3 Organisational Conditions for Successful Product Teams
How and when to set up multi-disciplinary teams to tackle complex challenges
I've learned the hard way and from several vantage points that creators of Product teams (funders, executives, directors) need to give them exactly 2 of the following 3 Conditions before expecting significant impact:
🧭 Remit (or Purview, for the Americans)
Firstly, I use the presence and strength of these Conditions to differentiate between Product, Project and Operations teams. Secondly, I use them diagnostically to assess and increase existing teams' chances of success. And lastly, I use them proactively in decisions about how and when to create new teams.
What's a "Product team"?
I'm using "Product team" as a shorthand for a "multi-disciplinary team doing Complex work". A team can consist of a Product Manager, Delivery Manager, Designers, Engineers, Researchers, Data Scientists and so on, and therefore look like a Product team, but if their work isn't Complex, I wouldn't call them that.
What does "Complex work" mean? Anything that is beyond carrying out routine or checklist-based procedures, well-defined and predictable projects, maintenance responsibility, or tasks that are obviously automatable. Complex work involves high degrees of uncertainty or risk surrounding either of Remit, Resourcing or Autonomy, because it is solving for a new type of problem, or aiming for a significantly better solution to an existing problem.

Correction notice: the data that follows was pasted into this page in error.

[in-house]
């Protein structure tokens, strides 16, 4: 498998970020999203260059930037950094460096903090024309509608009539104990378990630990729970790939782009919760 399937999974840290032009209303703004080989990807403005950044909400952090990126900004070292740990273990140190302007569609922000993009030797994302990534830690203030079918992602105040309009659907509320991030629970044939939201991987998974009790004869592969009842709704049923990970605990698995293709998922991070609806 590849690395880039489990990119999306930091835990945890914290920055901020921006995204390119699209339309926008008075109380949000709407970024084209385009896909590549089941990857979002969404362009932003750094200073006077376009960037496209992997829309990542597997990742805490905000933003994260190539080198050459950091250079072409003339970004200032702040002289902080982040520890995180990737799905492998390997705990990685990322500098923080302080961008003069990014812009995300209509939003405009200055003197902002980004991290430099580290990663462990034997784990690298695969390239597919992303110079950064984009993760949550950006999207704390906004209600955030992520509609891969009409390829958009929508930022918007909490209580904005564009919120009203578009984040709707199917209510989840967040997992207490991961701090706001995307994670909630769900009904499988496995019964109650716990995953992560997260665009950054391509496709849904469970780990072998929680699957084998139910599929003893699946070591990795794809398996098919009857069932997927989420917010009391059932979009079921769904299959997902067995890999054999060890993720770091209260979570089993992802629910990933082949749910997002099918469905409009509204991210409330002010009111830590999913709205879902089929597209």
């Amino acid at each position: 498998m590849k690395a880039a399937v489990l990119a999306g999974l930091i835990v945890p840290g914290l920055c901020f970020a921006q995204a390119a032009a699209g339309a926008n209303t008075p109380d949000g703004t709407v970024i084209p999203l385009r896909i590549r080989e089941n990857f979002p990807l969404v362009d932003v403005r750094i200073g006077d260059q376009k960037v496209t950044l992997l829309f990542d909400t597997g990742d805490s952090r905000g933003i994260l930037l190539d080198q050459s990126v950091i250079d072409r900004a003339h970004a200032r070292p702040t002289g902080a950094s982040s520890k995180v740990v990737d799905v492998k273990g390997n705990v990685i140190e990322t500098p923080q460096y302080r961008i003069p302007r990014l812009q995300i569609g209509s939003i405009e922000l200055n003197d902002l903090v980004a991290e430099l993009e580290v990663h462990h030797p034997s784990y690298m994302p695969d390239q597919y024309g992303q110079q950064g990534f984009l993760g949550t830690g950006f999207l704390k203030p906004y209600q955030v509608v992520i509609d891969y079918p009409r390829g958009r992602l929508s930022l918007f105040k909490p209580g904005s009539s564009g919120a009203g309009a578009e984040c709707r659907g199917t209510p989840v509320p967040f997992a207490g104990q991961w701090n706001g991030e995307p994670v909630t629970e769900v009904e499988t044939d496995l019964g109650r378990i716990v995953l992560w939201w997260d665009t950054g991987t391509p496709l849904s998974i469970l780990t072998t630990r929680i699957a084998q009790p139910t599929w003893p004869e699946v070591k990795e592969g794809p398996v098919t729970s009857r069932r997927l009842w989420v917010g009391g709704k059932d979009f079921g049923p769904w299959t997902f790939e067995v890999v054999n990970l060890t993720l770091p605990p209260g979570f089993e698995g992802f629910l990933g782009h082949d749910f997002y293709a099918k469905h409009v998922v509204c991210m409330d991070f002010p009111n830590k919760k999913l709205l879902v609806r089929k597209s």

This means Complexity is relative. Depending on the experience levels of the people involved, the maturity of the organisation and market, the available technology, and other factors, one team's Complex work might be another's simple project.
Assessing Team Conditions
Below are sample starting questions I'd ask about a team looking for better odds of success:
🧭 Remit: What is the team's scope of responsibilities? Are they able to define and work towards Clear Goals based on that scope?
💰 Resourcing: Do the team have the people, experience, skills and tools needed to tackle the Remit?
💃 Autonomy: Do the team have sufficient freedom to use their Resourcing to address the Remit?
Keep in mind that the 3 Conditions affect each other so diagnosing a team will require asking several rounds and variations of questions.
In my Coaching and Consulting work, I'm looking for positive, clear and confident answers to at least two of these questions. These answers (as qualitative measures of the Conditions) need to be coherent and matching each other in strength eventually. It's no good to 'max out' one of them whilst the others are lagging far behind. For example, a bunch of money and talent (Resourcing) thrown at a team whose Remit isn't clear nor has the Autonomy to make its own decisions won't allow the team to succeed. Yes, I also thought this was obvious but I've seen some things ... 🙃
💃 Autonomy is worth explaining a bit more. This condition is about the degree of freedom a team has from rigid dependencies & structures. Such constraints can include:
Approval processes from higher-ups or siloed parts of the business. For example, consensus from a committee to add a new component to a Design System, or sign-off on content from the legal department;